Monday, May 09, 2005

anglo-irish coffee

[A warm welcome to all who have clicked over from the "scary" section of the Irish tourism website! Feel free to look over this story, but if you want to see my more recent scary stuff just click the word "Pampering" at the top of the page. Thanks again for dropping by! Oh by the way - when the tourist site says "we have to say this because some Irish may not always have on hand their customary sense of humour" they mean me because I got the wrong end of the stick when I first saw my blog mentioned there!]

You would not have to be an avid historian to know there isn’t a lot the English can say about the Irish that we would find amusing.

Normally it will be a joke involving Paddy Englishman, Paddy Scotsman and Paddy Irishman. You know, like the one where they are all in front of a firing squad, and just before Paddy Englishman is shot he distracts the riflemen by looking behind them and shouting “Tornado! Tornado!” at which point they turn around allowing him to escape. Then Paddy Scotsman catches on and at his turn shouts “Tidal Wave! Tidal Wave!” with the same result. Paddy Irishman, not to be outdone, tries the same only he chooses to shout “Fire! Fire!”

Gleesons of Booterstown, where I used to work, is a big sports pub, especially for rugby. Even though it’s not exactly in an ideal location for the big international games, they would still draw a large number of the visiting fans from the assorted nations that make up the Six Nations Championship every year.

One year, when it was the turn of the English to visit Dublin, I was working behind the counter on a Friday evening while a group of four lads from outside London enjoyed their first few pints of what was obviously to be a long weekend in the Emerald Isle, to enjoy the following afternoon’s big game, among other things.

They were an entertaining bunch, and they played off each other with a series of well timed gags and jibes that kept all within earshot entertained for a couple of hours despite any local disdain toward their country of origin.

At one stage a lady approached the counter and ordered an Irish coffee. As it would take a few minutes to prepare, I told her I would have the lounge staff bring it down to her. Once she had left to return to her group, one of the English boys seemed surprised by her order.

“Irish coffee?” he quipped, “Wot the bloody ‘ell’s that then?”

I was all set to inform him, but one of his colleagues, who was a couple of pints ahead of the others, interjected.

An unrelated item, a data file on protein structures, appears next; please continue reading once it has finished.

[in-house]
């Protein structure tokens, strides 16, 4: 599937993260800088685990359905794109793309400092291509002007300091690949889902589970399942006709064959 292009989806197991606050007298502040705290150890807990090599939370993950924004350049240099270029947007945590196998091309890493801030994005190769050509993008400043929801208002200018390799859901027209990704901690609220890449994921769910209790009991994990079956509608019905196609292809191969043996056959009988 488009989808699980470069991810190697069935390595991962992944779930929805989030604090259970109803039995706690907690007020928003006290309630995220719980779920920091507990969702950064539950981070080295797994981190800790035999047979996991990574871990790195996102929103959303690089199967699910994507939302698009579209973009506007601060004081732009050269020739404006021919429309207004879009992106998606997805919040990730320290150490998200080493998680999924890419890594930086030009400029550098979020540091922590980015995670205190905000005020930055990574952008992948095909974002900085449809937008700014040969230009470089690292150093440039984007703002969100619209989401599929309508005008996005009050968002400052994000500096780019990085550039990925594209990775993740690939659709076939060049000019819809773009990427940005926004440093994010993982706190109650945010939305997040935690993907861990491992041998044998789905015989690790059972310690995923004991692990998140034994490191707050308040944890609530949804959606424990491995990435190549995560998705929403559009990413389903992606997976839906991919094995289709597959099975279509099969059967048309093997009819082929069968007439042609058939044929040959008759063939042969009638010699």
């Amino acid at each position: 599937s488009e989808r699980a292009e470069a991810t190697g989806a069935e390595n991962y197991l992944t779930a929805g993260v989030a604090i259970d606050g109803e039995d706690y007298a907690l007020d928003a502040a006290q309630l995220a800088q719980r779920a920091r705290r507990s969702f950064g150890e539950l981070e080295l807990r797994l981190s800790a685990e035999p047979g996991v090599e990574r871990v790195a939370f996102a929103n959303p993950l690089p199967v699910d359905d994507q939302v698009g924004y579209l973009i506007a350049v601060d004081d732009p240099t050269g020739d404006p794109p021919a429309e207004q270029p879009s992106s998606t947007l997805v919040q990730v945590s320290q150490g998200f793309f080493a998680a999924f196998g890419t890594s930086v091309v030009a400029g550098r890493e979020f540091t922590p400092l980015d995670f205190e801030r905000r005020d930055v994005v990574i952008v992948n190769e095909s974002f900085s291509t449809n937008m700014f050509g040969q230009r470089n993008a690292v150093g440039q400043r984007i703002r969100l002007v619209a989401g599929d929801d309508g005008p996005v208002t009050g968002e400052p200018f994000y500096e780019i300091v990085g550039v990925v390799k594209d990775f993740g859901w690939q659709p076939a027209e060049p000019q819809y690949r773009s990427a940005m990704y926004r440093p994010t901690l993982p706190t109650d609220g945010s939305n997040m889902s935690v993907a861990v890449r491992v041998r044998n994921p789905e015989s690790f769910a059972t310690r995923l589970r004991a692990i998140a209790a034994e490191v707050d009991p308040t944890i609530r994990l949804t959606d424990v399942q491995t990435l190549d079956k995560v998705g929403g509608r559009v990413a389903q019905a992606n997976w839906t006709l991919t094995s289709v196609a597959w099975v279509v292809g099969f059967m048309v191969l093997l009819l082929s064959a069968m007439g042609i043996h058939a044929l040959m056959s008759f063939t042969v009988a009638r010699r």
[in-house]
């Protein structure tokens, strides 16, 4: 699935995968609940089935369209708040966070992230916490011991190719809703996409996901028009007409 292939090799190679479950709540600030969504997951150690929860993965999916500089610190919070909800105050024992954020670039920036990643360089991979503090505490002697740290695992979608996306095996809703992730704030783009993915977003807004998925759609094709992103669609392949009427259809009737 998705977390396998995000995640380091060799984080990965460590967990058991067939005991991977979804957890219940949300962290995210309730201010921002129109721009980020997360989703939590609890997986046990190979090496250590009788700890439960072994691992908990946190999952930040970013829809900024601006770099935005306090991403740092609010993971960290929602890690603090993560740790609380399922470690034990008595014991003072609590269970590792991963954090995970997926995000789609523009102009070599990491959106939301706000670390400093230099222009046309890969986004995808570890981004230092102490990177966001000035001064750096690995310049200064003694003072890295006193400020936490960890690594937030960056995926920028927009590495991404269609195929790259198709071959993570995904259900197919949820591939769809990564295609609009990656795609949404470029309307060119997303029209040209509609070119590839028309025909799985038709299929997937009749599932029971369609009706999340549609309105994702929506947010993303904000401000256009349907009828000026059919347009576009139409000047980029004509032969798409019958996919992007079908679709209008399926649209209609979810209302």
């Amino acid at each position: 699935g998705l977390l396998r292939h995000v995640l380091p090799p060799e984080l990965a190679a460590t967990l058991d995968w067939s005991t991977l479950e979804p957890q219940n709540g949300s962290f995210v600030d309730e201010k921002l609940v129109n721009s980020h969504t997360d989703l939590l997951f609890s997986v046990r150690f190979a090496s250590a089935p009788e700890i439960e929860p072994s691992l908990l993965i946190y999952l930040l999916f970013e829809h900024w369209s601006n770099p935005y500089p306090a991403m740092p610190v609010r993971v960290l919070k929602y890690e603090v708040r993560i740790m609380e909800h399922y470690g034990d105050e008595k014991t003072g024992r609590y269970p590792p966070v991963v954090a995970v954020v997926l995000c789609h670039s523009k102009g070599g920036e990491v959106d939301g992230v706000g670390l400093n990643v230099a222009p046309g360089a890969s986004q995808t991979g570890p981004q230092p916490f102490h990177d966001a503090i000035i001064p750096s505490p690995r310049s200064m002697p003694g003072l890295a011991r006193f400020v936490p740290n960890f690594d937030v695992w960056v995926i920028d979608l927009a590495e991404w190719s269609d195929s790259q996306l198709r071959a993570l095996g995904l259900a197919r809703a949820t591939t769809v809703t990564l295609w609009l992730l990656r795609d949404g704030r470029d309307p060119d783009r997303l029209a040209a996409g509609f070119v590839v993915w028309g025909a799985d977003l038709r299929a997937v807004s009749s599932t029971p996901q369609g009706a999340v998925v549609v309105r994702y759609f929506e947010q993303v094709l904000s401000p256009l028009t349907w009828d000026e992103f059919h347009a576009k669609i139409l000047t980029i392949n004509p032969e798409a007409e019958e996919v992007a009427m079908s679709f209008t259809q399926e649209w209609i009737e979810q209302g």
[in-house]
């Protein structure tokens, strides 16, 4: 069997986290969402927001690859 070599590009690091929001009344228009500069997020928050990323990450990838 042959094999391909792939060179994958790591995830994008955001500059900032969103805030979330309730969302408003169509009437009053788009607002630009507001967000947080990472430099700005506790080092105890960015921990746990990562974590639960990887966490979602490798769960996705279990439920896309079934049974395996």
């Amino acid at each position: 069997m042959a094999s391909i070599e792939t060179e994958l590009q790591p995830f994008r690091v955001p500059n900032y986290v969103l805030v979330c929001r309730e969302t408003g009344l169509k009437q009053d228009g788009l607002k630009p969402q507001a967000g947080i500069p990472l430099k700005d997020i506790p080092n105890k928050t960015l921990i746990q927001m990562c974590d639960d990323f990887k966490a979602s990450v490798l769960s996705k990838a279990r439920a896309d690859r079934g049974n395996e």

“I’ll tell you what an Irish coffee is, squire. You know the way you drink whiskey to get drunk and coffee to get sober? Well trust the Irish to put the two in the same bloody glass!!!”

There followed a tense silence from the foursome. This was clearly their first trip to Dublin together, and I pretty sure they had discussed before setting off the potential repercussions of using “thick-mick” humour in the wrong company.

Luckily for them this particular Irishman (albeit an honorary one) found the description to be both inoffensive and hilarious. And not just because they were good tippers, either.


Heidi said...

Hi, JL. This is my first time visiting your blog, and I wanted to leave a comment to let you know I like your writing and sense of humor. I surfed over from "What Middle America Thinks."

I'm addicted to coffee, and while I've never had an Irish coffee, it sounds yummy. Now I will have to try it at some point... Thanks for sharing your funny story!

sex scenes at starbucks said...

irish coffee is brilliant, wonderful stuff. we have it our local pub every time we go.

or, well, PHF has it. I usually just stick with the Bushmills and Bass. Now THATS manna from heaven.

Anna said...

Once, when preparing for a morning flight, the bartender at Dublin Airport departure gate 22 refused to make me an Irish Coffee on the grounds that he had no fresh cream. So I ordered a coffee and a shot of Bailey's. I know you'll be shocked to learn it tasted very similar! Um...good morning mister barman!

shandi said...

hmmmmm Irish coffee. Yeah, I'm quite familiar with it. Having spent 2 weeks traveling about your beautiful was my beverage of choice. As a matter of fact, I think it was the only liquid I consumed on that trip. Don't remember much else....go figure!
I did a painting comemorating my adventures in Ireland (I'm sure you've seen it... wink wink) BTW: I know that Guiness is most usually seen in it's dark form, but I went with the lighter variety for artistic value :)

Mike Todd said...

Quality story, man. As usual.

JL Pagano said...

Thank you all.

I was never a whisky man myself, but I too have been known to trade Baileys for cream in my day, even when I had plenty of the latter...

Anonymous said...

Irish WhiskEy has that Essential ingredient:- Endorphine Enhanser;When the correct ingredient is used in Irish coffee it gives you the three of lifes Essential necessities:-
So don't cut the C.A.C.enjoy the craic...slan..Stuie